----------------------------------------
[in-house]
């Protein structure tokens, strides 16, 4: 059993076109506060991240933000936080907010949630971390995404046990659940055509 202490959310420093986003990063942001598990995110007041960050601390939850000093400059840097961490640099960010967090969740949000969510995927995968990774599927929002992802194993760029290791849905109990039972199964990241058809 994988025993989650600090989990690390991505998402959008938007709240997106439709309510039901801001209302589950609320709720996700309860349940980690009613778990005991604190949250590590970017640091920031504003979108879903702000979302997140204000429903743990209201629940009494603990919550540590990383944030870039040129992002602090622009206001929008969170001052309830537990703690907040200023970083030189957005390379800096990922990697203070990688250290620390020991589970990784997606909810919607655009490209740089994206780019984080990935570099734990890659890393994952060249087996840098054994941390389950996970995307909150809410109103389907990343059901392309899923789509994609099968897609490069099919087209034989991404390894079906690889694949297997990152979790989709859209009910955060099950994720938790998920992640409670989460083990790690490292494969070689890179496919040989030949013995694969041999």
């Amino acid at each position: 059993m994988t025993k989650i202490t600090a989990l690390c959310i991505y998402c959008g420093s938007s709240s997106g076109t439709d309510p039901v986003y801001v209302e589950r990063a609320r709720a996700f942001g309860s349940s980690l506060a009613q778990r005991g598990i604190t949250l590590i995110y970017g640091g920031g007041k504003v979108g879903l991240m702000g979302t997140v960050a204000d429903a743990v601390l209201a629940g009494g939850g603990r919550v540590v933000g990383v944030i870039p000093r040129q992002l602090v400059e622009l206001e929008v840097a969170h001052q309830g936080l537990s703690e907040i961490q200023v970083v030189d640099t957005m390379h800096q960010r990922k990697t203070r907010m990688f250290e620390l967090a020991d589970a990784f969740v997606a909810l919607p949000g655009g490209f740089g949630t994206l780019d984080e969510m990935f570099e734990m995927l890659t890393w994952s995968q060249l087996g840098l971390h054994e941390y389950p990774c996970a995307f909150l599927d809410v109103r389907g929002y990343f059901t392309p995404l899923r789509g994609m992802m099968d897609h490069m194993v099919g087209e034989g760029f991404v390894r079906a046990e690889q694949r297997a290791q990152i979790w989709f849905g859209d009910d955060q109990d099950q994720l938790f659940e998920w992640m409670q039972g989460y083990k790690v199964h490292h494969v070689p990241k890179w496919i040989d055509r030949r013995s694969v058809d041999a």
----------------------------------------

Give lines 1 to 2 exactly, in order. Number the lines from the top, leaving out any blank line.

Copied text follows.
[in-house]
């Protein structure tokens, strides 16, 4: 059993076109506060991240933000936080907010949630971390995404046990659940055509 202490959310420093986003990063942001598990995110007041960050601390939850000093400059840097961490640099960010967090969740949000969510995927995968990774599927929002992802194993760029290791849905109990039972199964990241058809 994988025993989650600090989990690390991505998402959008938007709240997106439709309510039901801001209302589950609320709720996700309860349940980690009613778990005991604190949250590590970017640091920031504003979108879903702000979302997140204000429903743990209201629940009494603990919550540590990383944030870039040129992002602090622009206001929008969170001052309830537990703690907040200023970083030189957005390379800096990922990697203070990688250290620390020991589970990784997606909810919607655009490209740089994206780019984080990935570099734990890659890393994952060249087996840098054994941390389950996970995307909150809410109103389907990343059901392309899923789509994609099968897609490069099919087209034989991404390894079906690889694949297997990152979790989709859209009910955060099950994720938790998920992640409670989460083990790690490292494969070689890179496919040989030949013995694969041999």